By The editors

Jack Lloyd ’58, who became one of the most familiar and distinctive voices of Notre Dame sports in nearly 50 years as a public address announcer, died in September after a brief illness. He was 79.

During Lloyd’s long tenure, he was known as a consummate professional, an all the more impressive reputation because he was never paid.…

Read article

Current Affairs

Out of the Office: Remembering MLK

By Kit Loughran '16

I stood outside Main Building just before midnight this past Sunday, shivering in the frigid snow, waiting for my candle to be lit. A classmate shared a light; I hurried through the door. A huge gust of below-freezing wind immediately blew out the flame.

Read article

My Church and Me

By Andrew Barlow '88

The Holy Father’s recent visit to America brought back some warm memories from my very Catholic childhood, when the pope was something of a hero in our house. Not only had Paul VI made the post-Vatican II folk Mass in the St. Vincent’s gym possible, he also validated sprawling families like ours (14 kids) when he condemned contraception in his Humanae Vitae

Read article

Science and Technology

Global Doc: The Blame Game

By Dr. Vincent DeGennaro Jr. ’02

“I want to quit drinking, but it calms me down. Sometimes I drink to numb the pain in my shoulder — old football injury,” my patient John said to me in the hospital last week. “Same with the smoking. It keeps me calm and I don’t think I’ll ever quit smoking. It’s just a part of who I am.”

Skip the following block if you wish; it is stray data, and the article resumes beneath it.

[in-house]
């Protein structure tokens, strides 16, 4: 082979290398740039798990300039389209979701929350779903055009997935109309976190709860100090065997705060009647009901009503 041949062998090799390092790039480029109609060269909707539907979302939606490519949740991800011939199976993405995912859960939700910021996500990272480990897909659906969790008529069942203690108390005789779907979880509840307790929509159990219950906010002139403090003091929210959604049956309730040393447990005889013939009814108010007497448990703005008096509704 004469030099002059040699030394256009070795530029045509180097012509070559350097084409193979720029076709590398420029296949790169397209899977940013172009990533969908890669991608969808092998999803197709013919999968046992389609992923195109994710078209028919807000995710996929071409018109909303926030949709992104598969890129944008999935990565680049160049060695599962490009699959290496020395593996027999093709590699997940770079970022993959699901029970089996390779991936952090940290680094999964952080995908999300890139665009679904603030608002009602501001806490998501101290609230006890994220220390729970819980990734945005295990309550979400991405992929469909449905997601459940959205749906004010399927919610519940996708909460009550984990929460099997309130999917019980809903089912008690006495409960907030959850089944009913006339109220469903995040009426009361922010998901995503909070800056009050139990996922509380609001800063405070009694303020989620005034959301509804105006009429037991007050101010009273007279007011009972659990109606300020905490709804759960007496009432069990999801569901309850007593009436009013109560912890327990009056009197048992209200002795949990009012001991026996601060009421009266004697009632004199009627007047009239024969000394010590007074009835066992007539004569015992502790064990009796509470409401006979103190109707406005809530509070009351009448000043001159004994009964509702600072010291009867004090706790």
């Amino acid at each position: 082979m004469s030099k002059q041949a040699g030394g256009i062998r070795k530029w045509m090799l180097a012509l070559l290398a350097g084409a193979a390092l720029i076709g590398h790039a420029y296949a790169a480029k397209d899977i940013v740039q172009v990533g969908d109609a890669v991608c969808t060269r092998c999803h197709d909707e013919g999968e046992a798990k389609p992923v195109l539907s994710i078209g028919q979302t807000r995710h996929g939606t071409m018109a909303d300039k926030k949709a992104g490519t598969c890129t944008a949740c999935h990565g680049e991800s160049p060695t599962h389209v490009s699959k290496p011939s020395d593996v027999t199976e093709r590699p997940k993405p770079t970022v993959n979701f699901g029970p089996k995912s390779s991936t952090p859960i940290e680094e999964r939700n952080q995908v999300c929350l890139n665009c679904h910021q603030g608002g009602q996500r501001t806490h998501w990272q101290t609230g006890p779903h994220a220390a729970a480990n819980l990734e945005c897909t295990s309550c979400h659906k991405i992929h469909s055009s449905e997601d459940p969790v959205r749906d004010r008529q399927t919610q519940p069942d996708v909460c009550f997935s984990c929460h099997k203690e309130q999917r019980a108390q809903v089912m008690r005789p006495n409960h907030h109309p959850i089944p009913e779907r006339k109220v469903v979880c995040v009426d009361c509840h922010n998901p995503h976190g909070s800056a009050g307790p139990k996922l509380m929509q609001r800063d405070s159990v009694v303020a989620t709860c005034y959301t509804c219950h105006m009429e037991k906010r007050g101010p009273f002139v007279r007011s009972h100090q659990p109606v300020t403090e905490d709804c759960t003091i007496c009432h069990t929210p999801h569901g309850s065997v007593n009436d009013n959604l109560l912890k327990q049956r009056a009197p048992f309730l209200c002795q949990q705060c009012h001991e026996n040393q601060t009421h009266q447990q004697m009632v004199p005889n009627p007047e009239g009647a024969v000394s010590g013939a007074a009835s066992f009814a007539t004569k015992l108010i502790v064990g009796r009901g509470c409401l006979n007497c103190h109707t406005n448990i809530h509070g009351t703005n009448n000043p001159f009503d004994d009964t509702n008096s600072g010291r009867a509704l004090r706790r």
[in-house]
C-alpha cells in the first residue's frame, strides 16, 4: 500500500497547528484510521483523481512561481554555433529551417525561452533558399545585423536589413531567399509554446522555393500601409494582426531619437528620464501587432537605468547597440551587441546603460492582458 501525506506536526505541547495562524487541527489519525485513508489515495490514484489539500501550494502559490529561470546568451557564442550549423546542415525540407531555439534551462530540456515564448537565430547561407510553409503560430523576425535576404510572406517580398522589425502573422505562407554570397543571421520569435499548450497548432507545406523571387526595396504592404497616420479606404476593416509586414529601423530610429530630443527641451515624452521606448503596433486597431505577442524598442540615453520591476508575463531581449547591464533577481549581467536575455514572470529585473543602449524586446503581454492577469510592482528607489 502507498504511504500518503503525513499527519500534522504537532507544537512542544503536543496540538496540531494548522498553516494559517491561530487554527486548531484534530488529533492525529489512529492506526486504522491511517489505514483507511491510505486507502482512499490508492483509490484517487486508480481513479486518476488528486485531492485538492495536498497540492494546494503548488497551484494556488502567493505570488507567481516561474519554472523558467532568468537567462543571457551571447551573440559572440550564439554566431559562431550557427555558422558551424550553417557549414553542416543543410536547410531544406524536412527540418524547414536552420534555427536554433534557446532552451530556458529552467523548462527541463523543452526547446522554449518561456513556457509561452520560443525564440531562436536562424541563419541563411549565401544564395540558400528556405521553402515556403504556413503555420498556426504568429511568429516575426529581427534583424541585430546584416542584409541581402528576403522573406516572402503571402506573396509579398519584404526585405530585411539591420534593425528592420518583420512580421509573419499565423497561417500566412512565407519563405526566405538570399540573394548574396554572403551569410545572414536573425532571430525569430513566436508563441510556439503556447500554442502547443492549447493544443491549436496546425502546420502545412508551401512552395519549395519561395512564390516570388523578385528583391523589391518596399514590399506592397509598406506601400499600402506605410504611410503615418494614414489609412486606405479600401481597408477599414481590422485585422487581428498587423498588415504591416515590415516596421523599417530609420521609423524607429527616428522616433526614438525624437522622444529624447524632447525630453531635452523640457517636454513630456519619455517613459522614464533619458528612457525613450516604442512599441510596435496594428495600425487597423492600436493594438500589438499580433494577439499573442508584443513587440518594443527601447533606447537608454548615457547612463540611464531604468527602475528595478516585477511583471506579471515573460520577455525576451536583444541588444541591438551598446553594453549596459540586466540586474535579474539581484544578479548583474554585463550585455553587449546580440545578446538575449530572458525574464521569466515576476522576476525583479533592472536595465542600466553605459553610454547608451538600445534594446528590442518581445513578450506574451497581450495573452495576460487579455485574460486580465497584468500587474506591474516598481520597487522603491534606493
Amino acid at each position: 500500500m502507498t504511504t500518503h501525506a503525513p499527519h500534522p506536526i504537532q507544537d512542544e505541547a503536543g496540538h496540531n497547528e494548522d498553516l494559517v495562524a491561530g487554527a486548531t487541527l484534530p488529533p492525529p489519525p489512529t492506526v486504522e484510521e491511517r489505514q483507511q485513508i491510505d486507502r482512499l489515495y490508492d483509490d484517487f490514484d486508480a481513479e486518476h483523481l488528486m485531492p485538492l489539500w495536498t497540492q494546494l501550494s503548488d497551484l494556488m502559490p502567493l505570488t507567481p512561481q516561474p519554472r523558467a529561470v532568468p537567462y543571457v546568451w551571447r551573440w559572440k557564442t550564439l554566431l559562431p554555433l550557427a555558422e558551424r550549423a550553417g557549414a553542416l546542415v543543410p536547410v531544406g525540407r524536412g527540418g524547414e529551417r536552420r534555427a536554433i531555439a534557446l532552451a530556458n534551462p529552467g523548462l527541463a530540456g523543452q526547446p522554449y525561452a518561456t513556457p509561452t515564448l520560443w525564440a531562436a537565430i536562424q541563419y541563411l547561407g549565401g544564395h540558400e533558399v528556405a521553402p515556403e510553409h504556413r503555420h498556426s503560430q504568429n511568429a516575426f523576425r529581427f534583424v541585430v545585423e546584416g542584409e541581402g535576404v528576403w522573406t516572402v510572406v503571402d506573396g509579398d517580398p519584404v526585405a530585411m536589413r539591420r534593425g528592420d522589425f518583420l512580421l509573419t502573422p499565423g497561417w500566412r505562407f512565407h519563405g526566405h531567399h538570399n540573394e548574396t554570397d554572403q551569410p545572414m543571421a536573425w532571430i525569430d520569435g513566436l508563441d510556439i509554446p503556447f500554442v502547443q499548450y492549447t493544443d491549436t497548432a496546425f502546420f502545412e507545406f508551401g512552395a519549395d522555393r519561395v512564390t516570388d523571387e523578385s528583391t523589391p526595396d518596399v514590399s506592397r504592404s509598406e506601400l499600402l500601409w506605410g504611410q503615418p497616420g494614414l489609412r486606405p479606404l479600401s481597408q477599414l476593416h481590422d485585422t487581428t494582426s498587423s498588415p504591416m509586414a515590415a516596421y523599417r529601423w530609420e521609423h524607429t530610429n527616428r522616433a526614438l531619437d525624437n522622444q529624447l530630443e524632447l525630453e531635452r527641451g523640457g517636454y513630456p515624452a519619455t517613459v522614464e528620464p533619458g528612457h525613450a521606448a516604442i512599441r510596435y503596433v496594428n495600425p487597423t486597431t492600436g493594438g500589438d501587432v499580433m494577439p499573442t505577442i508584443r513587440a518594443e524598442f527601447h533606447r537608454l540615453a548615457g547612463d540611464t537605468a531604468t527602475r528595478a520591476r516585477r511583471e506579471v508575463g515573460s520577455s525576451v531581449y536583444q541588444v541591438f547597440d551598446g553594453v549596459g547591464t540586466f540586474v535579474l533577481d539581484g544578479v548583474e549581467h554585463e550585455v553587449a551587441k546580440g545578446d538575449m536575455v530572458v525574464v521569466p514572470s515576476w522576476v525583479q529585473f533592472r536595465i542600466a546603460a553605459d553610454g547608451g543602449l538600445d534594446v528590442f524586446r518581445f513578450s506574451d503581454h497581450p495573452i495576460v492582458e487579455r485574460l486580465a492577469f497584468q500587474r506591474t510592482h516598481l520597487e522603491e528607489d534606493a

Read article

Society and Culture

What I’m reading: Charles Williams: The Third Inkling, Grevel Lindop

By Jonathan Ryan

A story from the opening pages of Grevel Lindop’s Charles Williams: The Third Inkling reveals a startling but puzzling truth. Charles Williams, in spite of being called “One of the most gifted and intellectual Christian writers England has produced this [the 20th] century” by Time magazine, has always walked in the shadow of his two famous friends, C.S. Lewis and J.R.R. Tolkien.

Read article

Commentary: Turning the Tide: Inspiring Concern for Others and the Common Good through College Admissions

By Don Bishop '77

In April, as Notre Dame’s associate vice president of undergraduate enrollment, I attended an admitted-students reception in New York City. It was a lovely, blue-sky day, and we stood on a rooftop deck overlooking the Metropolitan Museum of Art. On a rooftop deck across the street, we could see a Stanford gathering for admitted students. At both parties, parents and students seemed almost buoyant — balancing pride in the fact of admission to a chosen college with relief.

Read article

Bare Ruined Choir

By John Nagy ’00M.A.

Andrew McShane rounded the corner in front of the altar of the Basilica of the Sacred Heart and sized up the cacophony in the choir loft: Drills wheezing. Socket wrenches clicking. Wisecracks flying. Workmen calling down from vanishing tiers of organ pipes that still rose three and four stories above the church floor.

Read article